Now that the English Manuscripts Project is close to its completion, what do we know that we know?
In the previous paper, Mary introduced you to how our manuscript description looks, what we have discovered by making a list of manuscripts, by clustering the manuscripts, and by describing the manuscripts.
This is an example of the detailed case study of CUL Ii.1.33.
In addition to the standard descriptions, we also decided to investigate some manuscripts in greater detail. In today's presentation, I would like to talk about what we have discovered through these detailed case studies of the manuscripts.
The detailed entries in our catalogue include all the information available in the descriptions, and also:
- Information on each individual manuscript item: title, incipit and explicit, text language, other versions of the text, and a bibliography which gives references to the published editions.
- The object description is in greater detail, and it also gives a diagrammatic representation of the quire structure,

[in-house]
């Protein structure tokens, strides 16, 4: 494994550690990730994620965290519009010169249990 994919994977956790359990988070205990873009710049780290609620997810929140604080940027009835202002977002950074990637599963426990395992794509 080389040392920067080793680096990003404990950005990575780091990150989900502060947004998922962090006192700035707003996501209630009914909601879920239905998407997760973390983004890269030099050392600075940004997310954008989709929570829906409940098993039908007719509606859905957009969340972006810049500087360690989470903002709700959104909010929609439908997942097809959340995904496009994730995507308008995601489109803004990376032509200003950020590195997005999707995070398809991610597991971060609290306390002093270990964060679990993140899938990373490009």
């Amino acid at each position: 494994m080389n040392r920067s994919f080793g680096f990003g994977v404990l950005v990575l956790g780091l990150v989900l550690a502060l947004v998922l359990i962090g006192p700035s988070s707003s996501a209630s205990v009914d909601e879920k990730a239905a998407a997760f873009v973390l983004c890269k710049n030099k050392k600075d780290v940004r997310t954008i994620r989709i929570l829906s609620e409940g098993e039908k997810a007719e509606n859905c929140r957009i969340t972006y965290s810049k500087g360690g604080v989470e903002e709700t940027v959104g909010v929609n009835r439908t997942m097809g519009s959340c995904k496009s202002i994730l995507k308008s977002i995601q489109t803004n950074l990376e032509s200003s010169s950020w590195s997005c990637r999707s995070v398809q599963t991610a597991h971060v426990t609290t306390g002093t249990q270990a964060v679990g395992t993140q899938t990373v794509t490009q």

- and also a description of the layout of the page. Click see diagram, and you can see the layout -- how the pricking and ruling were done.
- The hand description is also in much greater detail
- And it gives the decoration description, items added after the end of our period, a binding description, and information about any other accompanying material.
New findings were brought to light by looking at the manuscripts holistically, instead of focusing on them solely from a textual point of view. From a codicological perspective, Orietta's detailed case study of CUL Ii.1.33 includes interesting discoveries about mise-en-page and compilation methods: quiring, pricking, ruling patterns. Orietta has revised our understanding of the sequence of production and writing of the manuscript; we've renumbered its scribes and have refined the picture of how they interact with each other; and we've been able to see the sorts of textual worlds in which they were trained, and in which they're probably accustomed to operating.
We've also made some interesting studies of scribes who work on manuscripts over long periods of time; long enough for their scripts to change. Elaine already noted this phenomenon in her 1998 paper on Corpus 367, we can now see it as a much more common phenomenon in manuscript production, and one of our major example here would be Vespasian D. xiv, on which Elaine has produced a detailed case study.